The United States exports more cheese
than any other country in the world (Wisconsin alone produces 25 percent of what's shipped abroad), but a new challenge from the European Union might change the names U.S. customers see on their cheese wrappers. The EU wants certain cheeses — primarily those that have place-names or associations with European history — to be labeled as such only if they are from that place/region or have a history of being made there.
Think Parmesan, Gruyere, Havarti, Roquefort and Brie
One one side, American cheesemakers are saying that the names have been used in the U.S. for years — in some cases a century — and to change them now would confuse consumers. But the EU, which has been losing market share of cheese exports to the U.S. for quite some time, asserts that where the cheeses come from matters, and that European cheeses aren't the same as American, despite the names.
The discussion has come up as part of negotiations in the Transatlantic Trade and Investment Partnership.
Since cheese flavor, for most aged cheeses, depends heavily on local bacteria and molds, there is certainly a flavor difference between cheeses from different places. In some cases, American cheesemakers have made up their own new names for cheeses — and simply describe them as "Brie-like," for example, but that's not common practice.
It seems that, in the end, having more specific labels would both protect European cheeses, and give consumers around the world a quick and easy way of knowing whether a cheese is from Europe or somewhere else. Since American cheesemaking has matured in the last few decades, looking on the bright side, encouraging Americans to use new names might also give U.S. cheesemakers a way to likewise distinguish their product. I can see, say, New England blue cheeses having a different name from those made in Wisconsin, that's different too from those veiny blocks made in Oregon or California.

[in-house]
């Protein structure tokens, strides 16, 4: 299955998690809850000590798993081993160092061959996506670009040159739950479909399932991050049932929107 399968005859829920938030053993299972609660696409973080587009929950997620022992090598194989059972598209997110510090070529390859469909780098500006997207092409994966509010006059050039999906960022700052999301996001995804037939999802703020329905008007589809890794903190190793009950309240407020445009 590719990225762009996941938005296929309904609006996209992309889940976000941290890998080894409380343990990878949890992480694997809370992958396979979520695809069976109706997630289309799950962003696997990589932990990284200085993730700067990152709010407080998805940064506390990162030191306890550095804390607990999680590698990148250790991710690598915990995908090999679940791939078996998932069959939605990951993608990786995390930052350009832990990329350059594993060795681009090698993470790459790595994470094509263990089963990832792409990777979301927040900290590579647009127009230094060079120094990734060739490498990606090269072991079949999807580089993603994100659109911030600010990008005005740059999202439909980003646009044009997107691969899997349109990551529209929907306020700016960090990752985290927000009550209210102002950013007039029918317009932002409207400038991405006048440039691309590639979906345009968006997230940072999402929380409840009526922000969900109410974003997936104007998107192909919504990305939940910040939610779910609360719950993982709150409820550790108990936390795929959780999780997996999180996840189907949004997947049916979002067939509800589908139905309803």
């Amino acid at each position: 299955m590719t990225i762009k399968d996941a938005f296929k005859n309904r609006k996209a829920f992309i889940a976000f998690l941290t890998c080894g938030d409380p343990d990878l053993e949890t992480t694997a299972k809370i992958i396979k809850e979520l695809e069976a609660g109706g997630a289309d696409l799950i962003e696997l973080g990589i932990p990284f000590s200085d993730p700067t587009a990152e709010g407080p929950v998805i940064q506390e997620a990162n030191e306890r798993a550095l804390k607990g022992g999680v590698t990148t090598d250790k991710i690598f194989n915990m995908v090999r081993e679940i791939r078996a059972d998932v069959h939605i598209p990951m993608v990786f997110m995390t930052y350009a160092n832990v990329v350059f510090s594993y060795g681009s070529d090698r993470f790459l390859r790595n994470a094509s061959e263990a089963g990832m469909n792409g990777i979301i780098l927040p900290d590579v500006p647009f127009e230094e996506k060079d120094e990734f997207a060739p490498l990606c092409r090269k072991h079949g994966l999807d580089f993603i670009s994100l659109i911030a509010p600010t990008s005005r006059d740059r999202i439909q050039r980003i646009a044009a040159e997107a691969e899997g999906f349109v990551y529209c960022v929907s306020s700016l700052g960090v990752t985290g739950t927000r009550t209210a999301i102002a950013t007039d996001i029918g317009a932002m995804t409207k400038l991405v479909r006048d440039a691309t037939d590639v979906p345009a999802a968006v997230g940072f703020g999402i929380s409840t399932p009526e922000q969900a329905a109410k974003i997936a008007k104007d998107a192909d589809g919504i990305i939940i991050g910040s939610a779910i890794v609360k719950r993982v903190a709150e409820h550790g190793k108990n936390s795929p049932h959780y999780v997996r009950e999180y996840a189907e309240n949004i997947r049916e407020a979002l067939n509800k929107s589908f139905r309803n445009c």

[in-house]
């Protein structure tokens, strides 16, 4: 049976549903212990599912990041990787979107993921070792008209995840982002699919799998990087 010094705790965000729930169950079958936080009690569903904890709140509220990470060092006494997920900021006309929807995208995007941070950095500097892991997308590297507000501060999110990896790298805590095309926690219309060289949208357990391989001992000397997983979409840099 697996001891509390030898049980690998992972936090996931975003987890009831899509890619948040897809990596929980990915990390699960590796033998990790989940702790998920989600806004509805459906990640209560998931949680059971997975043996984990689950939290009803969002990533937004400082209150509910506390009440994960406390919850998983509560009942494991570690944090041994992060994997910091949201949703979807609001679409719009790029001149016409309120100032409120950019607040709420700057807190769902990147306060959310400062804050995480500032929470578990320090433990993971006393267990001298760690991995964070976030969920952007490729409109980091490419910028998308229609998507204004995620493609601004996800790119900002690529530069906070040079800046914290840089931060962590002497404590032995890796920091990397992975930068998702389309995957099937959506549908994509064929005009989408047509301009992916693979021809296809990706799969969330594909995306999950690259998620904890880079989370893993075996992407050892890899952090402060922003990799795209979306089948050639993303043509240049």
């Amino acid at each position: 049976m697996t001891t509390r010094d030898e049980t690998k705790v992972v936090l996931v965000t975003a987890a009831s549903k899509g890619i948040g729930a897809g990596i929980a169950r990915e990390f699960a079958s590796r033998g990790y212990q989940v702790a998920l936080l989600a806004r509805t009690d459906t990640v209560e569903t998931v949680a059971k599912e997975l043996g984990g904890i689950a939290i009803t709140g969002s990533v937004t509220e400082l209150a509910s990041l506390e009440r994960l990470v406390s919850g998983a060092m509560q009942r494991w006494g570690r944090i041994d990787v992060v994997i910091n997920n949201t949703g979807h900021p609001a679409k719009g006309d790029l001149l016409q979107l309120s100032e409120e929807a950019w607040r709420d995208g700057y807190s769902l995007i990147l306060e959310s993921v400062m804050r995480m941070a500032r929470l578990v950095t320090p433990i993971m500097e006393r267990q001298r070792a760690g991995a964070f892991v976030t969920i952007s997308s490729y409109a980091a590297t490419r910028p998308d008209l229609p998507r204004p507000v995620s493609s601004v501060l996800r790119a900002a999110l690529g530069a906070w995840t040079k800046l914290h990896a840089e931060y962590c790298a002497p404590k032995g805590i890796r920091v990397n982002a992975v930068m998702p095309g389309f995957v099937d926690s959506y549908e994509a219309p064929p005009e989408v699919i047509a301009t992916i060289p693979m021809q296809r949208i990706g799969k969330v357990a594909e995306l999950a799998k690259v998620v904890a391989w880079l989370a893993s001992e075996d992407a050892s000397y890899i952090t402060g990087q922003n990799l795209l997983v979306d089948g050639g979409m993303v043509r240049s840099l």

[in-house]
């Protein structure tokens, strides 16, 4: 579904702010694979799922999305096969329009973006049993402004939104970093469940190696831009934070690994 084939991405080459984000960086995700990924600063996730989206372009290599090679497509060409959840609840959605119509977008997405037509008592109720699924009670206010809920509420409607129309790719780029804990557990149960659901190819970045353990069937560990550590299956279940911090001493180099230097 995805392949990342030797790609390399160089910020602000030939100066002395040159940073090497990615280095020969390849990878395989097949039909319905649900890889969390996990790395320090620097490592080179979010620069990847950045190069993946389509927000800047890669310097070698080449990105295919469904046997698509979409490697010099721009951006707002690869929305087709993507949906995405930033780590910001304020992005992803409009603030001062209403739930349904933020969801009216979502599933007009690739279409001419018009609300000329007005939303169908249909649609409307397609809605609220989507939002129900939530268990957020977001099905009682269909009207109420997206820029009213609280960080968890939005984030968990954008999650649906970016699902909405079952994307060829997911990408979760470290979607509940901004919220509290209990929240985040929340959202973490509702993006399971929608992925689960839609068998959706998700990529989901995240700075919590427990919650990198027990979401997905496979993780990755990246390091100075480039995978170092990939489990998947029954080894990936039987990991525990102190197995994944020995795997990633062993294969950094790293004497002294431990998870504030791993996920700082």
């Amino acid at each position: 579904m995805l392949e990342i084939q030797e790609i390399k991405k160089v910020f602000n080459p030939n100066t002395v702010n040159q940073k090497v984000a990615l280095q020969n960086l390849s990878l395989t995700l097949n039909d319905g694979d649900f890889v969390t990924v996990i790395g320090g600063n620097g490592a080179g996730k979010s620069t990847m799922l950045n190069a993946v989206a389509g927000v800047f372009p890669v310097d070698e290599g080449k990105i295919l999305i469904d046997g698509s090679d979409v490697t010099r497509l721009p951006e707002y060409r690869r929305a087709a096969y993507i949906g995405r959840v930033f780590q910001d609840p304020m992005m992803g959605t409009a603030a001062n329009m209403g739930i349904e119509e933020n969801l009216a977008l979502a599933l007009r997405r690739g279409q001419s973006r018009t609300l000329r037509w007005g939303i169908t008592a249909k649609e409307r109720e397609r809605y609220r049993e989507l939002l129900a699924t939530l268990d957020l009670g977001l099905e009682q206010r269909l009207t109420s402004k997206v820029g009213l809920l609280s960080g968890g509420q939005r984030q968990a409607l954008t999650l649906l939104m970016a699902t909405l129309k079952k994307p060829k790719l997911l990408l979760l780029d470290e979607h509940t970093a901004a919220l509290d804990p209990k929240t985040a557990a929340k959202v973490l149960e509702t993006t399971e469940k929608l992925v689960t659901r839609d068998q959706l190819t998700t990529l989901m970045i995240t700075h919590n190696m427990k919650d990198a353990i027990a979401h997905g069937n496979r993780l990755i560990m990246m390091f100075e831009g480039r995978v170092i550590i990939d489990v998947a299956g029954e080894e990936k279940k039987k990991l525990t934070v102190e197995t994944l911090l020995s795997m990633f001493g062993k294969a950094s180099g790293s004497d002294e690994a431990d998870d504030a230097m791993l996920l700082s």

The U.S. has already made rules around what names certain other foods can be labeled: Vidalia onions can only come from certain counties in Georgia, for instance.
One cheese that's not likely to be part of the kerfuffle is cheddar. "Cheddar is made in Australia, in the U.S., in Canada. It's made in probably seven or eight countries," Kyle Cherek, host of the TV show "Wisconsin Foodie," told NPR.
Of course, you can always make your own cheese
at home, and call it whatever you please; these rules are only for the commercial sale of cheese.
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